Author: Jotirmaya Sharma
ISBN/UPC (if available): 0670049905
The upsurge of militant Hindu nationalism in the past decade has brought to the fore questions of who is a Hindu, what is Hinduism, and what does Hindutva and Hinduism mean to Hindus. Seeking answers, this book attempts to explain political Hindutva as an outcome of the endeavours by various philosophers and ideologues in the nineteenth and twentieth centuries to restate Hinduism while simultaneously addressing questions of nationalism, identity and culture. It delves into the writings of Swami Dayanand, Sri Aurobindo ,SwamiVivekananda and VD Savarkar, to show how the four have forged elements constituting political Hindutva in its contemporary guise.
Unravelled, for example, is the role of supremacy accorded to the Vedas and the Upanishads in making Hindustan a codified, monochromatic, excluding entity, and setting aside the importance of theology; of caricatured Islam and the tirades against Muslims, Jains, Buddhists and even Vaishnavites in reaffirming the clash of Hinduism with other religions as a core ingredient, besides introducing invective, abuse and contempt as tools of writings; of the renewal of kshatriyahood or manliness in scoring masculinity, aggressiveness and violence as essential attributes.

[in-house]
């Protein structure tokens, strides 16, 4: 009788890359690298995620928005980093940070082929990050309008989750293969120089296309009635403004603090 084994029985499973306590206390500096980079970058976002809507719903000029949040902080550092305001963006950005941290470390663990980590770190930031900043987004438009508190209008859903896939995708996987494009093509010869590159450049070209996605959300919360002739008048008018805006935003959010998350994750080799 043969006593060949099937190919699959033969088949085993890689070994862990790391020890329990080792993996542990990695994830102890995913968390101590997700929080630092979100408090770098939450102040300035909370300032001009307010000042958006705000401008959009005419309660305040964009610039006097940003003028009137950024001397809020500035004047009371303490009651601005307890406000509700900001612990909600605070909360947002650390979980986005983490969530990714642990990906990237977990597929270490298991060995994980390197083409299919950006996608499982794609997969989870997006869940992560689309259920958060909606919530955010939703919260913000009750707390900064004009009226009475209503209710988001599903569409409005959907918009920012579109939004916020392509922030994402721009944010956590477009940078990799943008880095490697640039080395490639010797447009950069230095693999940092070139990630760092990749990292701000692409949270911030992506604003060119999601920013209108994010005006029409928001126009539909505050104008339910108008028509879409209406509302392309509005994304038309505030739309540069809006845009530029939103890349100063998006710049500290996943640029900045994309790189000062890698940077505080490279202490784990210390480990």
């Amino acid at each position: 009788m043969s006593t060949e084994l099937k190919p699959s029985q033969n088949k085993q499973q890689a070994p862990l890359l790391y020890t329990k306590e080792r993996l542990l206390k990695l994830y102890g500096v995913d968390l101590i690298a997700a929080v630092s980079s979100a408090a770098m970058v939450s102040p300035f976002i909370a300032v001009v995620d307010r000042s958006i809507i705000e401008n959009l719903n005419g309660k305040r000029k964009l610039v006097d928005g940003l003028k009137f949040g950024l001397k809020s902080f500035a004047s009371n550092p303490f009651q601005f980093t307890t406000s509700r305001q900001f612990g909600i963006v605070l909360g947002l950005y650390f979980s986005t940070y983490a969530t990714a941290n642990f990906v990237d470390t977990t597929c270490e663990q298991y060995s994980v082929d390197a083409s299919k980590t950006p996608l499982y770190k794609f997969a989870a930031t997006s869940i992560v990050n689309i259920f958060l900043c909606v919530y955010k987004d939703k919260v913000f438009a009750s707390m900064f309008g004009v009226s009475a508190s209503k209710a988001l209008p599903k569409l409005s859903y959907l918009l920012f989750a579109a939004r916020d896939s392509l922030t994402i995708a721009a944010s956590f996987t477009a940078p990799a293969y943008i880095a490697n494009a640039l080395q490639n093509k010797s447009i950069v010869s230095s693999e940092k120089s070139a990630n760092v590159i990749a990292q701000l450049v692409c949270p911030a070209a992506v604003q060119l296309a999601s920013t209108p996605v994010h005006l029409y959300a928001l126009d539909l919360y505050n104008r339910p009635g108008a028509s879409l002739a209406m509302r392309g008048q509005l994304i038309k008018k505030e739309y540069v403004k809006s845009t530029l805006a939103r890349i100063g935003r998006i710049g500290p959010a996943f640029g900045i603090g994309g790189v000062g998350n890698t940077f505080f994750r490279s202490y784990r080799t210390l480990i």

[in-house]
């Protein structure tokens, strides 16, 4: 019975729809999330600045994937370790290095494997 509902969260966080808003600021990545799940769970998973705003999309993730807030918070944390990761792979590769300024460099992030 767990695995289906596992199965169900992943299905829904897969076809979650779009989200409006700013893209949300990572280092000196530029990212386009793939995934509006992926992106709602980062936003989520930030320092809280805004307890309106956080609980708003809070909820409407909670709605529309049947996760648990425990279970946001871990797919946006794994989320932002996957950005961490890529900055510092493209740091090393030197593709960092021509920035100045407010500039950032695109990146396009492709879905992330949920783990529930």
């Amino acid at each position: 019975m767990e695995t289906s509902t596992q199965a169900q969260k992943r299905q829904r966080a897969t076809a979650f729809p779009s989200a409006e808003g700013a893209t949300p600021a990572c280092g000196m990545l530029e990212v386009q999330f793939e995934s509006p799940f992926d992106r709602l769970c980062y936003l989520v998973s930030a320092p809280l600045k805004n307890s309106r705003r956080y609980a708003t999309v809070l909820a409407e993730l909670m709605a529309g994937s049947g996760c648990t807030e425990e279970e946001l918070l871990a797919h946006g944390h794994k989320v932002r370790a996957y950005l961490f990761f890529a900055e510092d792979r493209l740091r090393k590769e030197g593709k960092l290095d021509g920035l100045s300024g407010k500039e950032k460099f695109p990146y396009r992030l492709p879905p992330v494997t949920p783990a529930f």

Erudite, incisive and unsparing, Hindutva offers us original insights into the intellectual traditions that have nourished political Hindutva. While being a powerful indictment of this position, it proposes the need for an enquiry into traditions that perceive Hinduism as complimentary with multiple identities, openness to new currents of thought, and to understanding, accommodation and assimilation of even contrary philosophical strains.
Vinayak Damodar Savarkar
A Note on Translations